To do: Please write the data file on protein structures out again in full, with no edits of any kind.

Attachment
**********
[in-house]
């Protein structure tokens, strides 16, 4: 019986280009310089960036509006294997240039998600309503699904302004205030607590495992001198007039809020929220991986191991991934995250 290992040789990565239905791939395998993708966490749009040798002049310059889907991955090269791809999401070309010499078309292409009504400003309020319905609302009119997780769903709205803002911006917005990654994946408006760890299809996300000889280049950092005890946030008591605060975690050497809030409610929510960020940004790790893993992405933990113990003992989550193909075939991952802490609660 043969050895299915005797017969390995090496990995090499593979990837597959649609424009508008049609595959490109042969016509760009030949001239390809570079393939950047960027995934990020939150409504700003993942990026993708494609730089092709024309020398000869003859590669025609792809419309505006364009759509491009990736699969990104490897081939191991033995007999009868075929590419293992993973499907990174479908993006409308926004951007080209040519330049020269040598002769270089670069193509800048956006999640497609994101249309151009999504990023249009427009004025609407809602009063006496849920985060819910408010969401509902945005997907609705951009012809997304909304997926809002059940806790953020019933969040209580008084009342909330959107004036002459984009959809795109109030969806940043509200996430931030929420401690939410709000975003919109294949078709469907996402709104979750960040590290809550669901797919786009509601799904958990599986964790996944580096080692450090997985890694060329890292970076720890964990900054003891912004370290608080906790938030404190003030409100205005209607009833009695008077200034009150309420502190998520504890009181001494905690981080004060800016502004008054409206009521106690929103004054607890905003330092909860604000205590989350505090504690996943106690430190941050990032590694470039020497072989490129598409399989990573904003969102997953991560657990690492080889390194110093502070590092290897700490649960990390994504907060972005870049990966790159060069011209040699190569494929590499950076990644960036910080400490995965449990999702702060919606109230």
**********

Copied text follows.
[in-house]
């Protein structure tokens, strides 16, 4: 019986280009310089960036509006294997240039998600309503699904302004205030607590495992001198007039809020929220991986191991991934995250 290992040789990565239905791939395998993708966490749009040798002049310059889907991955090269791809999401070309010499078309292409009504400003309020319905609302009119997780769903709205803002911006917005990654994946408006760890299809996300000889280049950092005890946030008591605060975690050497809030409610929510960020940004790790893993992405933990113990003992989550193909075939991952802490609660 043969050895299915005797017969390995090496990995090499593979990837597959649609424009508008049609595959490109042969016509760009030949001239390809570079393939950047960027995934990020939150409504700003993942990026993708494609730089092709024309020398000869003859590669025609792809419309505006364009759509491009990736699969990104490897081939191991033995007999009868075929590419293992993973499907990174479908993006409308926004951007080209040519330049020269040598002769270089670069193509800048956006999640497609994101249309151009999504990023249009427009004025609407809602009063006496849920985060819910408010969401509902945005997907609705951009012809997304909304997926809002059940806790953020019933969040209580008084009342909330959107004036002459984009959809795109109030969806940043509200996430931030929420401690939410709000975003919109294949078709469907996402709104979750960040590290809550669901797919786009509601799904958990599986964790996944580096080692450090997985890694060329890292970076720890964990900054003891912004370290608080906790938030404190003030409100205005209607009833009695008077200034009150309420502190998520504890009181001494905690981080004060800016502004008054409206009521106690929103004054607890905003330092909860604000205590989350505090504690996943106690430190941050990032590694470039020497072989490129598409399989990573904003969102997953991560657990690492080889390194110093502070590092290897700490649960990390994504907060972005870049990966790159060069011209040699190569494929590499950076990644960036910080400490995965449990999702702060919606109230």